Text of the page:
Almost a million turkeys will be prepared and cooked on Christmas day in Ireland.
Safefood, which issued safety advice on cooking the Christmas dinner today, says there are common pitfalls people make that can potentially poison the whole family.
Some 6pc of Irish people have reported undercooking the turkey, according to Safefood. And 7pc have forgotten to turn on the oven.
Dr Linda Gordon, Chief Specialist Food Science at safefood said: ““Our main concern is to avoid food poisoning, and avoid a disaster on Christmas Day, it’s an important meal and an expensive meal.”
“Planning ahead is the best way to stay on top of things in the Christmas kitchen. Last year, over 80,000 people visited the safefood website between Christmas Eve and Christmas Day, with the most popular searches including: how to defrost a turkey; where to store it; cooking times; whether to stuff it or not; and how to know when it’s properly cooked.”
"hatever cooking method, timings or recipes you use, Dr Gordon added that you know your turkey is properly cooked when there’s no pink meat in the thickest part of the breast and thigh, the juices run clear and the meat is piping hot throughout.
"Don’t wash the turkey, wash everything that comes into contact with it but don’t wash the turkey itself which can be counter-intuitive for people. Washing the turkey will just spread the bacteria in droplets that you can’t see, and you can get splashes on things that haven’t been cooked.”
Planning is key, Dr Gordon adds, and there’s a simple rule to follow when stuffing your turkey.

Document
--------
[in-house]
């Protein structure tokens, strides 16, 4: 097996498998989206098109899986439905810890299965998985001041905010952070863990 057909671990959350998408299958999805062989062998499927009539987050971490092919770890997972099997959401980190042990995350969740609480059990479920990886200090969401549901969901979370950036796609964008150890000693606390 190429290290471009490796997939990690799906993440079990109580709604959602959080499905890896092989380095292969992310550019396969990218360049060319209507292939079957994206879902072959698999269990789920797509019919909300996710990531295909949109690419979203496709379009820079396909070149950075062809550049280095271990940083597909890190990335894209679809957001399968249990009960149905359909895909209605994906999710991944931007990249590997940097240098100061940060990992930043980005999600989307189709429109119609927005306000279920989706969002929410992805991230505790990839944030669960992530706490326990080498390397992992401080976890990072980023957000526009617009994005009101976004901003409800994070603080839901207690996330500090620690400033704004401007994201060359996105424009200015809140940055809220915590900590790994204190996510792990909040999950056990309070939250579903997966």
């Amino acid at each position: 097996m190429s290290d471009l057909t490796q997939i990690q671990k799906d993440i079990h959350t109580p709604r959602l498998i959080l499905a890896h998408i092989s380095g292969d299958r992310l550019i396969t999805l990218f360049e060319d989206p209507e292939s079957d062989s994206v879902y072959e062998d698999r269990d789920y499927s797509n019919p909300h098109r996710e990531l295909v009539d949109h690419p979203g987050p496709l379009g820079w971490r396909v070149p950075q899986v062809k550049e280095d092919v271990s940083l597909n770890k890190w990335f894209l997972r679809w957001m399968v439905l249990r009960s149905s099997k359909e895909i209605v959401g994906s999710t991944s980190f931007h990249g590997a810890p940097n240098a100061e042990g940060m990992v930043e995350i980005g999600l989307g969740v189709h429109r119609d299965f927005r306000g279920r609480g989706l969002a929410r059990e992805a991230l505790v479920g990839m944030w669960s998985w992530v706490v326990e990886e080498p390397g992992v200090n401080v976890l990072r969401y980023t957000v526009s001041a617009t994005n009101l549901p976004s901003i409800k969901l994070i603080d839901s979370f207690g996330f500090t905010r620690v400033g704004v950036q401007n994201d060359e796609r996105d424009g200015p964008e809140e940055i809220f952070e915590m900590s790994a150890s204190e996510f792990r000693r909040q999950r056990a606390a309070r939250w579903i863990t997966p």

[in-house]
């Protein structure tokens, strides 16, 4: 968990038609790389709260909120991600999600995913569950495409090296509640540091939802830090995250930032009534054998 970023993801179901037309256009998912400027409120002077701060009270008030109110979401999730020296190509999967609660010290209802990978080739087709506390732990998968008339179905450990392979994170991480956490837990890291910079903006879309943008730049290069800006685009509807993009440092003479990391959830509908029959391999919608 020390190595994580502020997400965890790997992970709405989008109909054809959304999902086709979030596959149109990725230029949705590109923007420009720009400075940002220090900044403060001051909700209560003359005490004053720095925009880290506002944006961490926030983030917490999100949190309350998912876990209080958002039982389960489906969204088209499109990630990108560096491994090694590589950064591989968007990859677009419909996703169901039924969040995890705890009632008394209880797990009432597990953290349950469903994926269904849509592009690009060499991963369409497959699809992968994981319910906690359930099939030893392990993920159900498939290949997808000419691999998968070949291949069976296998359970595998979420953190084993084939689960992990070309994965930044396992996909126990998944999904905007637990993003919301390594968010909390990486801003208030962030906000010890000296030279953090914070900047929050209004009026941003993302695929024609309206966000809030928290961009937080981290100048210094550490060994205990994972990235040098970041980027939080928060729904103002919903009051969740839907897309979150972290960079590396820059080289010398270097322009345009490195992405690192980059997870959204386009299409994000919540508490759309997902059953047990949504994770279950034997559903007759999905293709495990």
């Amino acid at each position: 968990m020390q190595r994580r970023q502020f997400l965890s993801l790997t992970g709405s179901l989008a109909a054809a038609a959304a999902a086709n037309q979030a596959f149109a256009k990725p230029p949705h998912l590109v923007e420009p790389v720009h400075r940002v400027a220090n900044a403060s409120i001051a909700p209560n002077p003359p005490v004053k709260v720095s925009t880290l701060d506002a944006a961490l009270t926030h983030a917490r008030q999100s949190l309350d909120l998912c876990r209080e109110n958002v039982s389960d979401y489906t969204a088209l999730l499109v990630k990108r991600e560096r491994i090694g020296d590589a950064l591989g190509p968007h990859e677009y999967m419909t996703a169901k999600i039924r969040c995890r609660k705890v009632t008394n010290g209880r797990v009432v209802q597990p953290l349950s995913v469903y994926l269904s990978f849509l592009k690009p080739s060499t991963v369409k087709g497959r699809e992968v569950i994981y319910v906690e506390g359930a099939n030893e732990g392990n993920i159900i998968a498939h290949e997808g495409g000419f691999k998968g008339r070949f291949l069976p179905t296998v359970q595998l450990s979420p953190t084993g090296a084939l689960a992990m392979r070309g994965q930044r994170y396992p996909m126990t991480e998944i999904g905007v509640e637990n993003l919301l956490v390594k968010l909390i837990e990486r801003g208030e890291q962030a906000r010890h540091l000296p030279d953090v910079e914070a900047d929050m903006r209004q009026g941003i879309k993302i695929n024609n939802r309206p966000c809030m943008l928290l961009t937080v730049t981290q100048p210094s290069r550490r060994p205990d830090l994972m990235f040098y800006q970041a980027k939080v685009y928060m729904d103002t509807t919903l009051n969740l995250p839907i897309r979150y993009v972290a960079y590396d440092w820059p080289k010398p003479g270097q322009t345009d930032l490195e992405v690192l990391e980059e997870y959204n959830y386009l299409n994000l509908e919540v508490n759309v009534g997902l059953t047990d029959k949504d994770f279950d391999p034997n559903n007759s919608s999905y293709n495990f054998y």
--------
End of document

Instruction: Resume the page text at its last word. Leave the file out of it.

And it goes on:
“Some years ago, Safefood did some research to see was it safe to stuff the cavity and we’ve found it’s fine in a fan-assisted oven, but if you don’t have a fan-assisted oven, the centre of the bird may not get adequately cooked so you should cook the stuffing separately.”
She added: “The advice we’re giving people is to do a little bit of planning ahead, to think about how many people you have on Christmas day and for leftovers.”
“The main thing is to plan ahead, just think it through and plan all your timings. Plan when you’re going to do your shopping, when you’re going to make space for it in your fridge, and how you’re going to store it in the fridge afterwards.”
Leftovers should be stored in the fridge once they’ve been allowed to cool down after cooking, Dr Gordon said.
“We’d advise that you slice it up to make it cool down faster and portion it up then.”
"Your fridge temperature should be five degrees or below. Above that, bacteria will start to grow in the food. It’ll be sitting in the temperature danger zone.”
“We keep hot food hot, and cold food cold to make sure it’s not in that temperature danger zone. Above fridge temperature would be ideal for bacteria to grow. So it’s worth spending a few minutes carving it up.”
Our website www.safefood.eu is stuffed with lots of useful resources including a turkey cooking-time-calculator, how-to videos, lots of tasty Christmas recipes. And for any last-minute questions on Christmas Day itself, our safefood Chefbot will also be available to answer questions through Facebook messenger @safefood.eu.”